‘God gave us an angel’ | TheUnion.com

‘God gave us an angel’

A family lost its daughter in a brief moment Friday, and the woman who allegedly ran a sport utility vehicle into the young woman’s car will most likely face vehicular man-slaughter charges.

Cassandra Elizabeth Schley-May, 22, of Nevada City, was killed when a Jeep Cherokee, driven by Kelli Lynette Townsend, ran into her head-on Friday afternoon.

“God gave us an angel for 22 years,” said Schley-May’s grandfather, Ken Schley, in a written statement by the young woman’s family Sunday.

Townsend, 36, of Nevada City, was arrested after the crash and faces charges of DUI vehicular manslaughter, DUI causing bodily injury and willful harm to a child – her 5-year-old daughter was in the Jeep at the time. California Highway Patrol Sgt. Jerry Morgan said the investigation into Townsend’s use of alcohol is ongoing.

According to county jail officers, Townsend was no longer in custody Sunday. A call to her residence was answered by a man who declined to comment.

The crash happened at about 2 p.m. Friday. Townsend was driving a Jeep Cherokee north on Highway 49, near Old Downieville Highway, and Schley-May was heading in the opposite direction in a much smaller red Ford Festiva.

Glen Edmiston, 76, of Camptonville, was trailing Schley-May in a Chevrolet Malibu; North San Juan resident Joseph Oper was trailing Townsend in a Toyota pickup.

Townsend’s Jeep crossed the double yellow lines and struck Schley-May “headlight to headlight causing catastrophic damage” to the Festiva, according to a news release by the California Highway Patrol.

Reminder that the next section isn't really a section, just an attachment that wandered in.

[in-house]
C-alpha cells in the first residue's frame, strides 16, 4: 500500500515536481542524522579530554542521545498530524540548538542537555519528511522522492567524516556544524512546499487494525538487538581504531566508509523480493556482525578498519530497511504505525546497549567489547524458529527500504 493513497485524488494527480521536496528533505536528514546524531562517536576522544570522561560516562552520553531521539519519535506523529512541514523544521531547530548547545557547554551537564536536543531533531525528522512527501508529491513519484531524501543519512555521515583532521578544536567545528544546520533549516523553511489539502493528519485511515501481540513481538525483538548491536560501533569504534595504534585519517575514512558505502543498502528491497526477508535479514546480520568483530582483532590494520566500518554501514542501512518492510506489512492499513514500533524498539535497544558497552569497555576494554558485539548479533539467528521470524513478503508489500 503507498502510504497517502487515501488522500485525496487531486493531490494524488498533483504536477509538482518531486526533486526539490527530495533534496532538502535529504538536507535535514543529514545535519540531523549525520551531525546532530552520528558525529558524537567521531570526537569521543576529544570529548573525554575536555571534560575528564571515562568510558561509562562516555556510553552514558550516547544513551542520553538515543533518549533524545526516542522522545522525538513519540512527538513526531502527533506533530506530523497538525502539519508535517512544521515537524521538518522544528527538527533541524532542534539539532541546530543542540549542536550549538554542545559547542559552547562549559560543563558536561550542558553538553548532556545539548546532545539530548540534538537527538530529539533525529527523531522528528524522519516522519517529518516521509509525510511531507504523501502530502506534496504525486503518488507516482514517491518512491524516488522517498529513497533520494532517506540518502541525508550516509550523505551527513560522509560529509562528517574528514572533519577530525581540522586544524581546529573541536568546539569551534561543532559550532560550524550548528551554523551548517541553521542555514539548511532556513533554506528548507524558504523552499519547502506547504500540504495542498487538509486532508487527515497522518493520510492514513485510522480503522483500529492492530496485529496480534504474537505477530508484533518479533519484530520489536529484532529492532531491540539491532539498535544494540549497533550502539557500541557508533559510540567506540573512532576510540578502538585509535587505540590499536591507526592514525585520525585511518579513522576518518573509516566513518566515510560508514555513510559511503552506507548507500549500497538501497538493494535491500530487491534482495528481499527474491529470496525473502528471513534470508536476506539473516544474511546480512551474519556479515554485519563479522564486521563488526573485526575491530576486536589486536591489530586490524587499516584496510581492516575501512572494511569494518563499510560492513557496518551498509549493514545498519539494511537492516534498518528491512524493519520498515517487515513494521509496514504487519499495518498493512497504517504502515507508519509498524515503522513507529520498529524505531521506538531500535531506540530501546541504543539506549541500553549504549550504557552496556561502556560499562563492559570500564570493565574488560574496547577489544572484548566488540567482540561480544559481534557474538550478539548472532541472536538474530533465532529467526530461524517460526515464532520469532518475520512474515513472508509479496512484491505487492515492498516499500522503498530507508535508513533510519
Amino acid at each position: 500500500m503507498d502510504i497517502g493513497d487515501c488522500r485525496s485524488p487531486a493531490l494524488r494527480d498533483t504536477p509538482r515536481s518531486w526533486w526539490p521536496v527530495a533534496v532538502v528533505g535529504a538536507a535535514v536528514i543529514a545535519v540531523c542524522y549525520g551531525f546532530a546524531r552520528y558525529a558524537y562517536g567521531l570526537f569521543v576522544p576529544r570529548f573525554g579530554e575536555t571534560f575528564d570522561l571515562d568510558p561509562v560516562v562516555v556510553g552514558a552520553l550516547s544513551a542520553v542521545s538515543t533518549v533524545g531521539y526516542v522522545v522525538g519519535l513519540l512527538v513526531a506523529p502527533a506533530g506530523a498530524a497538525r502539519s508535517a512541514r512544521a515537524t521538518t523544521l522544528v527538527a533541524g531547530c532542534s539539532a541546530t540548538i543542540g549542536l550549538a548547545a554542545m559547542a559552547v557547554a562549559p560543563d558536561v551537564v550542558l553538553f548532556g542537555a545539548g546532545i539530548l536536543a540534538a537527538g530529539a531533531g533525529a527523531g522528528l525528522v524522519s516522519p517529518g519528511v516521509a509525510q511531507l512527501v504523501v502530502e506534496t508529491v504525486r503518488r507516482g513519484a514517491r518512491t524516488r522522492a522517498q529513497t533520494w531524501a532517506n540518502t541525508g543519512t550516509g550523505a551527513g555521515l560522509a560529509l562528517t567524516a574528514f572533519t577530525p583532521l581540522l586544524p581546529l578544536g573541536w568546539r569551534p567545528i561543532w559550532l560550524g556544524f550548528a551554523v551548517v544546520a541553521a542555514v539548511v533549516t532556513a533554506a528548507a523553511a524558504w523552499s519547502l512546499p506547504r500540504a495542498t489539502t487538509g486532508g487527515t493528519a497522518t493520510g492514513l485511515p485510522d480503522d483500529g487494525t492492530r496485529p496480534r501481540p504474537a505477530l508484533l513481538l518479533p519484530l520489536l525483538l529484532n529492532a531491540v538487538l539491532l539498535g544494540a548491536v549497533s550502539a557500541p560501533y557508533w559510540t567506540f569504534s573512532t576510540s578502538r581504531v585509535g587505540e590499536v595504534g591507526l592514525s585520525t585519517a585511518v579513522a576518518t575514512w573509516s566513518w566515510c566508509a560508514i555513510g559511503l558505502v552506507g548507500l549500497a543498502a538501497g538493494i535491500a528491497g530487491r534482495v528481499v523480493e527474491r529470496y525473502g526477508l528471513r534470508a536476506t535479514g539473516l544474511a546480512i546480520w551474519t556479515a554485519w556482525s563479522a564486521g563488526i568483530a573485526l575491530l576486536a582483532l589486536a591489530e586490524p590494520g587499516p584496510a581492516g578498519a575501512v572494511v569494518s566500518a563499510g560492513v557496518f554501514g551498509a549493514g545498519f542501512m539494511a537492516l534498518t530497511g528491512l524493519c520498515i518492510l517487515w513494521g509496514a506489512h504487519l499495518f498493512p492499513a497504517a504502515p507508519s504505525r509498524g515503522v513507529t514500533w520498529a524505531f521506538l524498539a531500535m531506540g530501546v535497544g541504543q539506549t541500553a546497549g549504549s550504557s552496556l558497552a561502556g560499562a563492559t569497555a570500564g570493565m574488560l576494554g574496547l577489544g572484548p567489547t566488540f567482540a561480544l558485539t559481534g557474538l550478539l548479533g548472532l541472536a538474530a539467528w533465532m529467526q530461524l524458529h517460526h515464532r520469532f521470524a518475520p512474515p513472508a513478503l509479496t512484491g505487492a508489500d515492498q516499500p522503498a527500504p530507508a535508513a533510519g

The Jeep began to spin out and struck the Malibu, which overturned in a ditch on the west shoulder. The Festiva ended up on the east shoulder of the road with the front end smashed into the front seat. The Toyota pickup struck Townsend’s Jeep and bent the Jeep’s front left front wheel under its engine.

The accident closed the highway for two hours.

Schley-May was the only one to suffer critical injuries, according to the highway patrol. Townsend had cuts and bruises to her legs and arms, but nothing else. Her 5-year-old daughter, who was most likely sitting in the back of the Jeep, had no major injuries, Sgt. Morgan said. Oper, who was driving the Toyota pickup, also had no major injuries.

Lillian Edmiston, Glen Edmiston’s wife, said her husband was still at Sutter Roseville Medical Center Sunday in the intensive care unit. According to the highway patrol, he suffered fractured ribs.

“I’m heartsick for the family of (Schley-May), but I am glad my husband is alive,” Lillian Edmiston said.

The Nevada County Consolidated Fire Department and ambulances from Sierra Nevada Memorial Hospital responded to the call.

Sunday, Schley-May’s family gathered and mourned.

“Her pure spirit touched everyone she met,” said her father, Jim Schley-May. “She was always sending her unconditional love to others,” her mother, Renee, said.

Support Local Journalism

Support Local Journalism

Readers around Grass Valley and Nevada County make The Union’s work possible. Your financial contribution supports our efforts to deliver quality, locally relevant journalism.

Now more than ever, your support is critical to help us keep our community informed about the evolving coronavirus pandemic and the impact it is having locally. Every contribution, however large or small, will make a difference.

Your donation will help us continue to cover COVID-19 and our other vital local news.


Start a dialogue, stay on topic and be civil.
If you don't follow the rules, your comment may be deleted.

User Legend: iconModerator iconTrusted User